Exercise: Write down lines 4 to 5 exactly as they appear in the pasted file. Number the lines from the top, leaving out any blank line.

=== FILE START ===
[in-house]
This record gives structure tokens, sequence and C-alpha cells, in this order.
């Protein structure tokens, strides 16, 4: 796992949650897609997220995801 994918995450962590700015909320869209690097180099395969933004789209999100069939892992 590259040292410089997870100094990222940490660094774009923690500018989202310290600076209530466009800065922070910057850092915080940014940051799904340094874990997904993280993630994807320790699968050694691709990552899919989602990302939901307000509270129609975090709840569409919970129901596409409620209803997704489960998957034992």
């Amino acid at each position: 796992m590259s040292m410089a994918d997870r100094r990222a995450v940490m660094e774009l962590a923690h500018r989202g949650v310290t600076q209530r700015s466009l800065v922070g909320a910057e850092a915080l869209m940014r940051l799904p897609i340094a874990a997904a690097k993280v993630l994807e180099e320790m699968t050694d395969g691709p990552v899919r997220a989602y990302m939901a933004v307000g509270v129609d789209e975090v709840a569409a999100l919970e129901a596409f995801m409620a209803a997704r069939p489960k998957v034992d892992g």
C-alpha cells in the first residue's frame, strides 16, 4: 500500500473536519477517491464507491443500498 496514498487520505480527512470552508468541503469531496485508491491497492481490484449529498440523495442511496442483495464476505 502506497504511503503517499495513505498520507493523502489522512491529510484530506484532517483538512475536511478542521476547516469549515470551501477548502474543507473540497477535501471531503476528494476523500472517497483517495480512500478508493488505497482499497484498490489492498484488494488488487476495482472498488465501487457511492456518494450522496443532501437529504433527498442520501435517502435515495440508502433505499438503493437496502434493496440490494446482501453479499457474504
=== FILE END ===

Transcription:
């Amino acid at each position: 796992m590259s040292m410089a994918d997870r100094r990222a995450v940490m660094e774009l962590a923690h500018r989202g949650v310290t600076q209530r700015s466009l800065v922070g909320a910057e850092a915080l869209m940014r940051l799904p897609i340094a874990a997904a690097k993280v993630l994807e180099e320790m699968t050694d395969g691709p990552v899919r997220a989602y990302m939901a933004v307000g509270v129609d789209e975090v709840a569409a999100l919970e129901a596409f995801m409620a209803a997704r069939p489960k998957v034992d892992g």
C-alpha cells in the first residue's frame, strides 16, 4: 500500500473536519477517491464507491443500498 496514498487520505480527512470552508468541503469531496485508491491497492481490484449529498440523495442511496442483495464476505 502506497504511503503517499495513505498520507493523502489522512491529510484530506484532517483538512475536511478542521476547516469549515470551501477548502474543507473540497477535501471531503476528494476523500472517497483517495480512500478508493488505497482499497484498490489492498484488494488488487476495482472498488465501487457511492456518494450522496443532501437529504433527498442520501435517502435515495440508502433505499438503493437496502434493496440490494446482501453479499457474504